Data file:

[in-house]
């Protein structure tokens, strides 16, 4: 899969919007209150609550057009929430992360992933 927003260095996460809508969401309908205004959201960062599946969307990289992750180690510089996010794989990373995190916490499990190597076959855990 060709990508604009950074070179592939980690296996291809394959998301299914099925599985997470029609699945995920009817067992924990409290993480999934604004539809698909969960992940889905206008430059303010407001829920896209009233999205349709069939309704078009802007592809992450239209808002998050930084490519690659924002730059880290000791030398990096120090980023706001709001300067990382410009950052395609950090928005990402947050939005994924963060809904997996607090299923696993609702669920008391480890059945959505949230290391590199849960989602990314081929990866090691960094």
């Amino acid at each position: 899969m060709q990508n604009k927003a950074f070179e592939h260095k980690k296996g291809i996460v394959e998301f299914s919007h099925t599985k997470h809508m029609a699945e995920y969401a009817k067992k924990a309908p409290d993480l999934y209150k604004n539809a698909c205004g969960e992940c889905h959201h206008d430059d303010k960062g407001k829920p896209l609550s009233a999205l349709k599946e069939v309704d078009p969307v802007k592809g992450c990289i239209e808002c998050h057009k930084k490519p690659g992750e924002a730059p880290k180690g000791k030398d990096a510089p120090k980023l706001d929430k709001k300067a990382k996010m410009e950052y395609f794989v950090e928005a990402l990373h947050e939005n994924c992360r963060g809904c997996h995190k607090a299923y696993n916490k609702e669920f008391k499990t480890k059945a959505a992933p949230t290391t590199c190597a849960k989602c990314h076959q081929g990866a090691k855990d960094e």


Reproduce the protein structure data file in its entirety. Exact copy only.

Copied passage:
[in-house]
């Protein structure tokens, strides 16, 4: 899969919007209150609550057009929430992360992933 927003260095996460809508969401309908205004959201960062599946969307990289992750180690510089996010794989990373995190916490499990190597076959855990 060709990508604009950074070179592939980690296996291809394959998301299914099925599985997470029609699945995920009817067992924990409290993480999934604004539809698909969960992940889905206008430059303010407001829920896209009233999205349709069939309704078009802007592809992450239209808002998050930084490519690659924002730059880290000791030398990096120090980023706001709001300067990382410009950052395609950090928005990402947050939005994924963060809904997996607090299923696993609702669920008391480890059945959505949230290391590199849960989602990314081929990866090691960094």
């Amino acid at each position: 899969m060709q990508n604009k927003a950074f070179e592939h260095k980690k296996g291809i996460v394959e998301f299914s919007h099925t599985k997470h809508m029609a699945e995920y969401a009817k067992k924990a309908p409290d993480l999934y209150k604004n539809a698909c205004g969960e992940c889905h959201h206008d430059d303010k960062g407001k829920p896209l609550s009233a999205l349709k599946e069939v309704d078009p969307v802007k592809g992450c990289i239209e808002c998050h057009k930084k490519p690659g992750e924002a730059p880290k180690g000791k030398d990096a510089p120090k980023l706001d929430k709001k300067a990382k996010m410009e950052y395609f794989v950090e928005a990402l990373h947050e939005n994924c992360r963060g809904c997996h995190k607090a299923y696993n916490k609702e669920f008391k499990t480890k059945a959505a992933p949230t290391t590199c190597a849960k989602c990314h076959q081929g990866a090691k855990d960094e």